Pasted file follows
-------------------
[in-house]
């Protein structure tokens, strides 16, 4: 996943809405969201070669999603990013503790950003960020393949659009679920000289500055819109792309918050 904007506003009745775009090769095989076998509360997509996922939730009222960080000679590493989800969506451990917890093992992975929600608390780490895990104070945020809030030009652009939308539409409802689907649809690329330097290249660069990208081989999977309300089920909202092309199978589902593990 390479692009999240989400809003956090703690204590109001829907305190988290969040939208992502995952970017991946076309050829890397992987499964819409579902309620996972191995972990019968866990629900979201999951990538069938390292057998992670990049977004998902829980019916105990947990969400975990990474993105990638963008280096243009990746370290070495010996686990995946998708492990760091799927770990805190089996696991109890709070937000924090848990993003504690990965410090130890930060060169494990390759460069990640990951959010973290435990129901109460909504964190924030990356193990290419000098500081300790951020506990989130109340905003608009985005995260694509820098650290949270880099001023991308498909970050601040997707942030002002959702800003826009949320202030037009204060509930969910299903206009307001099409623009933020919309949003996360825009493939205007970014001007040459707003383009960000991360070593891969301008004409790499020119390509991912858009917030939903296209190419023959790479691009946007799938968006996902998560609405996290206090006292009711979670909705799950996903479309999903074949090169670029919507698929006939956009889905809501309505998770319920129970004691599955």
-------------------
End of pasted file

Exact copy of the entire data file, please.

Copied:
[in-house]
């Protein structure tokens, strides 16, 4: 996943809405969201070669999603990013503790950003960020393949659009679920000289500055819109792309918050 904007506003009745775009090769095989076998509360997509996922939730009222960080000679590493989800969506451990917890093992992975929600608390780490895990104070945020809030030009652009939308539409409802689907649809690329330097290249660069990208081989999977309300089920909202092309199978589902593990 390479692009999240989400809003956090703690204590109001829907305190988290969040939208992502995952970017991946076309050829890397992987499964819409579902309620996972191995972990019968866990629900979201999951990538069938390292057998992670990049977004998902829980019916105990947990969400975990990474993105990638963008280096243009990746370290070495010996686990995946998708492990760091799927770990805190089996696991109890709070937000924090848990993003504690990965410090130890930060060169494990390759460069990640990951959010973290435990129901109460909504964190924030990356193990290419000098500081300790951020506990989130109340905003608009985005995260694509820098650290949270880099001023991308498909970050601040997707942030002002959702800003826009949320202030037009204060509930969910299903206009307001099409623009933020919309949003996360825009493939205007970014001007040459707003383009960000991360070593891969301008004409790499020119390509991912858009917030939903296209190419023959790479691009946007799938968006996902998560609405996290206090006292009711979670909705799950996903479309999903074949090169670029919507698929006939956009889905809501309505998770319920129970004691599955």